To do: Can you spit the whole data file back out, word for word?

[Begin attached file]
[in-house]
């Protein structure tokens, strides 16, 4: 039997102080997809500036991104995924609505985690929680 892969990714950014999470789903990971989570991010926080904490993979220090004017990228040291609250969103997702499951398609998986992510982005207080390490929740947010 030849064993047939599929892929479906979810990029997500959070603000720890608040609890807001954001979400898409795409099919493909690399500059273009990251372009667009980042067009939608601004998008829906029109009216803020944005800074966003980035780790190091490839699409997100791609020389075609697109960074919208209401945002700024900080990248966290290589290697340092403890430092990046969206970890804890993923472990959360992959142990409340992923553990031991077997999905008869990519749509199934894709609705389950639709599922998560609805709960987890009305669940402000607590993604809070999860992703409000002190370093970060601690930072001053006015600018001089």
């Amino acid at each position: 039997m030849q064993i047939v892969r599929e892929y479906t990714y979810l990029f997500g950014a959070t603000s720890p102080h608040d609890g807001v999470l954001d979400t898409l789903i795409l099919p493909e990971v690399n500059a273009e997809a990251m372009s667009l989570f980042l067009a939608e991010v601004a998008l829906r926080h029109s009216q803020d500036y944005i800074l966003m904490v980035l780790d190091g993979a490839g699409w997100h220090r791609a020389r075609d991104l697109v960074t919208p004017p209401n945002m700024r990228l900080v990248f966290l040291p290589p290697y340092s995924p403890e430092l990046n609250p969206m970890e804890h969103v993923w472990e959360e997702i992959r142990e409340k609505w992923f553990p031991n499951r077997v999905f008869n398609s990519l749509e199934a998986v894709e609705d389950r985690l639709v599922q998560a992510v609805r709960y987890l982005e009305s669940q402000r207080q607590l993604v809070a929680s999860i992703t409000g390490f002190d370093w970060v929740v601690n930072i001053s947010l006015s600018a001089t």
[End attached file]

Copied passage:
[in-house]
């Protein structure tokens, strides 16, 4: 039997102080997809500036991104995924609505985690929680 892969990714950014999470789903990971989570991010926080904490993979220090004017990228040291609250969103997702499951398609998986992510982005207080390490929740947010 030849064993047939599929892929479906979810990029997500959070603000720890608040609890807001954001979400898409795409099919493909690399500059273009990251372009667009980042067009939608601004998008829906029109009216803020944005800074966003980035780790190091490839699409997100791609020389075609697109960074919208209401945002700024900080990248966290290589290697340092403890430092990046969206970890804890993923472990959360992959142990409340992923553990031991077997999905008869990519749509199934894709609705389950639709599922998560609805709960987890009305669940402000607590993604809070999860992703409000002190370093970060601690930072001053006015600018001089």
């Amino acid at each position: 039997m030849q064993i047939v892969r599929e892929y479906t990714y979810l990029f997500g950014a959070t603000s720890p102080h608040d609890g807001v999470l954001d979400t898409l789903i795409l099919p493909e990971v690399n500059a273009e997809a990251m372009s667009l989570f980042l067009a939608e991010v601004a998008l829906r926080h029109s009216q803020d500036y944005i800074l966003m904490v980035l780790d190091g993979a490839g699409w997100h220090r791609a020389r075609d991104l697109v960074t919208p004017p209401n945002m700024r990228l900080v990248f966290l040291p290589p290697y340092s995924p403890e430092l990046n609250p969206m970890e804890h969103v993923w472990e959360e997702i992959r142990e409340k609505w992923f553990p031991n499951r077997v999905f008869n398609s990519l749509e199934a998986v894709e609705d389950r985690l639709v599922q998560a992510v609805r709960y987890l982005e009305s669940q402000r207080q607590l993604v809070a929680s999860i992703t409000g390490f002190d370093w970060v929740v601690n930072i001053s947010l006015s600018a001089t």